Casual Rambling
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Casual Rambling

Movie Review: Avengers Infinity War

Rating: 2 and 1/2 Stars

from Bustle

The prevailing logic in cinema is that unless you’re watching a horror or thriller film, the good guy is most likely going to win by the end. You would be hysteric to spend your hard earned money to see a film where James Bond or Indiana Jones or Ethan Hunt is defeated and the credits roll immediately with no closure. We don’t go to the movies to see our heroes lose.


That being said, there’s more flexibility in a series, where the viewer knows that despite the good guy not succeeding, hope remains because the story isn’t finished yet. (Premiere example: Star Wars Episode V: The Empire Strikes Back)

Avengers Infinity War is in a unique position because comics and the internet exist. It’s obvious that the end of Infinity War isn’t really an ending. Wikipedia can tell you we’ll be right back in the theaters next year for another Avengers film that would assumedly be a direct sequel to Infinity War.

Infinity War is a hard movie to grade on a scale because it’s exhilarating throughout, the pace is frantic, and the plot is simple and never loses you along the way despite an entire universe of superheroes to keep tabs on. All the heroes maintain their charm and fervor which leads to scenes of hilarious banter whether it be Iron Man and Dr. Strange, Thor and Starlord, Iron Man and Spiderman, or anytime Drax has something to say. Drax is the consistent comic relief. (Note on comic relief later.)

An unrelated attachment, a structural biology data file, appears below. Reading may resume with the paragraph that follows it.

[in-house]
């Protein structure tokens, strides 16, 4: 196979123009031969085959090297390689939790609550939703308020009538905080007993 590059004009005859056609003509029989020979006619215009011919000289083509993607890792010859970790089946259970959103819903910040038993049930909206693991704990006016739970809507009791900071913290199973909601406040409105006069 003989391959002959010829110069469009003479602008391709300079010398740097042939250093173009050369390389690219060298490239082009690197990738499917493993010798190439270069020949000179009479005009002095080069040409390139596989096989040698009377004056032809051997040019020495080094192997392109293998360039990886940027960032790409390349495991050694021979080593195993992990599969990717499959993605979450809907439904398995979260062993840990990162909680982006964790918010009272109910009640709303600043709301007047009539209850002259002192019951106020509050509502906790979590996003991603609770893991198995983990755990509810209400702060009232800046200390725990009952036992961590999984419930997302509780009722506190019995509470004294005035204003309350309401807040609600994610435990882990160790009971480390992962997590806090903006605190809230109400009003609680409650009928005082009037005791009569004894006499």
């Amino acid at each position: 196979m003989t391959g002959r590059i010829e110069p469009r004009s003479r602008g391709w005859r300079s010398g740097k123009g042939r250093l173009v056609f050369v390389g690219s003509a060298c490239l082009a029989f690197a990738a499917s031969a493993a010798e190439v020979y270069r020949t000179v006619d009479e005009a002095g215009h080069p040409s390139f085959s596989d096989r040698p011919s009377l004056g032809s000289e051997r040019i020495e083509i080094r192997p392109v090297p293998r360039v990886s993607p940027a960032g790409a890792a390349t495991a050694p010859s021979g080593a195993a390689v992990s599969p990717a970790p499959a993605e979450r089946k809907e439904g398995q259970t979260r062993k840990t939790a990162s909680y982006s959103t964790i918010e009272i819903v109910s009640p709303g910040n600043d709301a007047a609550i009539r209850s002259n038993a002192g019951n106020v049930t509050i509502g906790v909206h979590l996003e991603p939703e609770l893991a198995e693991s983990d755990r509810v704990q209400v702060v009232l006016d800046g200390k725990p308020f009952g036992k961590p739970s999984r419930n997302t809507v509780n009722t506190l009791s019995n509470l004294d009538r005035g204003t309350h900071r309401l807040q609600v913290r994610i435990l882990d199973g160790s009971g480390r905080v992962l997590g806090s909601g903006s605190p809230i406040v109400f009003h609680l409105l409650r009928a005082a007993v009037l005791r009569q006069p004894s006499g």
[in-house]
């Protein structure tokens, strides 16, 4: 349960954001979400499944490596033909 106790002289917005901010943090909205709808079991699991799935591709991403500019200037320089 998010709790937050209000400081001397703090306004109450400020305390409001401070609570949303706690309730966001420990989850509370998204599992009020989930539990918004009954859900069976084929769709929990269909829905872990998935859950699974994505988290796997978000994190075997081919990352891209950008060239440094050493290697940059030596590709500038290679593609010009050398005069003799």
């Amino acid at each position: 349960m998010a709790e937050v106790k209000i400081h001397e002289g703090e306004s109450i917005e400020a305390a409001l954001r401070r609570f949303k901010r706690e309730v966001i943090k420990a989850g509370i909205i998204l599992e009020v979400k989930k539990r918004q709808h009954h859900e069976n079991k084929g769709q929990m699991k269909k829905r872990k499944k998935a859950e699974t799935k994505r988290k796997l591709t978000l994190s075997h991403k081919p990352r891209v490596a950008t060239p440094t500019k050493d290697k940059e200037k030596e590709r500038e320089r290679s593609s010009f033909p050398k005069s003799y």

Infinity War places a lot of its onus on Marvel’s signature villain, Thanos. If you’re all in on Thanos, then Infinity War is made for you. But if you’re like me and you can’t help but question bad guy philosophy, Thanos is troubling.

(Spoilers Ahead)

Infinity War begins where Thor Ragnarok ends, which luckily for me, I just watched Ragnarok over the weekend (review coming shortly after this). We meet Thanos after capturing the fleeing Asgardians. He’s wiped half of them out. Thor and Loki remain. As predicted, death is no stranger in this film. After a quick fight with Hulk, Thanos asserts his dominance and the Hulk doesn’t stand a chance. Thanos kills Loki and Heimdall. Thor, along with Starlord, become central to the story for vengeful purposes.

From the jump, Thanos is on a quest to gather the Infinity stones. Each stone, created at the beginning of the universe, holds a certain power, making the possessor exponentially more powerful. If Thanos gathers all the stones, he can destroy the universe at the snap of a finger. Here’s where philosophy comes into play.